Byron's career is more like a comet than the meteor to which it is usually compared," writes Christopher Hitchens in "The Misfortune of Poetry," his review in the October Atlantic of Fiona MacCarthy's new biography of Lord Byron. "It comes around again and again to be reviewed and revisited, and it has become indissoluble from his work."

Byron was the Romantic movement's most flamboyant figure, a revolutionary spirit who fell into writing because he did not have the temperament for politics, and who gave critics plenty to discuss outside of his poetry. His own epic story included a broken marriage, an alleged affair with his half-sister, a flight to the Mediterranean and the Near East, bisexual promiscuity, an involvement in the Greek revolution, and a gruesome and untimely death. "If modern celebrity has a nineteenth-century ancestor," Hitchens observes, "it is certainly [Byron's] combination of the role of poet with that of man of action." Atlantic articles stretching back over a century chart the efforts of a series of critics to condemn, redeem, or simply understand the legend that was George Gordon Byron.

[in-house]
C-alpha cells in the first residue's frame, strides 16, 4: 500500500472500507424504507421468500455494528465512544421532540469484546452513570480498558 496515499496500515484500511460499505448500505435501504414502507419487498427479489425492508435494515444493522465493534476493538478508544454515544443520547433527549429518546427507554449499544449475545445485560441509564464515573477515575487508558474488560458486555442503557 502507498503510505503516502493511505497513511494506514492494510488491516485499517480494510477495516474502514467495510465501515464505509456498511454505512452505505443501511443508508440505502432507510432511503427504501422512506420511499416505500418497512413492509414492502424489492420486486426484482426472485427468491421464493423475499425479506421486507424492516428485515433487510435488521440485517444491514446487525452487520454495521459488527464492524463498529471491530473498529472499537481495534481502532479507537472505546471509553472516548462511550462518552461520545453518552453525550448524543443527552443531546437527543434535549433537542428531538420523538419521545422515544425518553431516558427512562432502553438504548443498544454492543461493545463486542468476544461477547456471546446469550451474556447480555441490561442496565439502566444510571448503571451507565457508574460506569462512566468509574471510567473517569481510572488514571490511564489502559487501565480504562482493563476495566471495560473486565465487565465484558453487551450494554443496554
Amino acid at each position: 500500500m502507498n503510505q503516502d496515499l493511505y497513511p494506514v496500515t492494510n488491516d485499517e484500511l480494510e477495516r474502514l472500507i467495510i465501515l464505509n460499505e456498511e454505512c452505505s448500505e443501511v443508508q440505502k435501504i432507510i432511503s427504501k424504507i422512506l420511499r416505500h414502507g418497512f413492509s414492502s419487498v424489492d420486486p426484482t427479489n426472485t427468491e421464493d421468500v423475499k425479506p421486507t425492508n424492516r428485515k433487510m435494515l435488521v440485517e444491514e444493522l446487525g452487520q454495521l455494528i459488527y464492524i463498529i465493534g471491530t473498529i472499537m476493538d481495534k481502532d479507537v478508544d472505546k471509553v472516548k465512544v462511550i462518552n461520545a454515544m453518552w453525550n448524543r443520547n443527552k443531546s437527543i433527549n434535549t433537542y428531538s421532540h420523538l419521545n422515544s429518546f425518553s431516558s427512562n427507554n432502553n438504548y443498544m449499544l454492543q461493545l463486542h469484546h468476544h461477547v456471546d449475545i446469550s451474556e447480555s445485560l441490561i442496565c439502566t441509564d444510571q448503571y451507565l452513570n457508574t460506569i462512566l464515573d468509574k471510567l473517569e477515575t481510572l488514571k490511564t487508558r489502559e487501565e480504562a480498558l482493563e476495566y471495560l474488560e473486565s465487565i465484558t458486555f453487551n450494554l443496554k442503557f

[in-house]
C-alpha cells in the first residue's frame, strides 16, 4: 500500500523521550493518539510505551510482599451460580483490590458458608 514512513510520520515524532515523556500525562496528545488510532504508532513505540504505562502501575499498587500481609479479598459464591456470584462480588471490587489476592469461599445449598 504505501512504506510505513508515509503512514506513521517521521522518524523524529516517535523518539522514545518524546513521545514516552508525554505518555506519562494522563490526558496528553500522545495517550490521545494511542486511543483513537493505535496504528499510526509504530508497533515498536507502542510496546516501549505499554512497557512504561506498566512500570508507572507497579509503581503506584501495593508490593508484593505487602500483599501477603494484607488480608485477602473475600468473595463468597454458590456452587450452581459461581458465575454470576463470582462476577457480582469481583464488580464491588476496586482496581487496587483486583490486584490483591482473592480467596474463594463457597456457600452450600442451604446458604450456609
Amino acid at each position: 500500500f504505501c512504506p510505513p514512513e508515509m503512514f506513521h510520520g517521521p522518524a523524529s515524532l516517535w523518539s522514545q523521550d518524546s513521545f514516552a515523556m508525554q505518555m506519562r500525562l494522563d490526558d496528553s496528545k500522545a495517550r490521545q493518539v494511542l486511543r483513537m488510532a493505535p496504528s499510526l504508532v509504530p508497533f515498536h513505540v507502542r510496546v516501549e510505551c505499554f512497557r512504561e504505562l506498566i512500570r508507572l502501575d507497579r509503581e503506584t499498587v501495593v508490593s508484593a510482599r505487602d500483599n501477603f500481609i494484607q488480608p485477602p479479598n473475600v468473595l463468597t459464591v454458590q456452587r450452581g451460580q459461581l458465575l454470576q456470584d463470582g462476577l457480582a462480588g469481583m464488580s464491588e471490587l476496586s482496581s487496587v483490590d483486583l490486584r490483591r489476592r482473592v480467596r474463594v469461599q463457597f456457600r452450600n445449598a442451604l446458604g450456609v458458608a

The dramatic breakup of Byron's marriage to Annabella Milbanke was the scandal that drove him out of England—perhaps a blessing as far as his career was concerned, but an indelible black mark upon his reputation. In 1869, nearly half a century after Byron's passing, the story was dredged up in the pages of The Atlantic, by no less reputable a figure than Harriet Beecher Stowe. "The True Story of Lady Byron" was Stowe's response to a memoir released that year by Byron's mistress, the Countess Guiccioli. In the Countess's version, as Stowe summed it up,

Lord Byron, the hero of the story, is represented as a human being endowed with every natural charm, gift, and grace, who by the one false step of an unsuitable marriage wrecked his whole life. A narrow-minded, cold-hearted precisian, without sufficient intellect to comprehend his genius or heart to feel for his temptations, formed with him one of those mere worldly marriages common in high life, and finding that she could not reduce him to the mathematical proprieties and conventional rules of her own mode of life, suddenly and without warning abandoned him in the most cruel and inexplicable manner.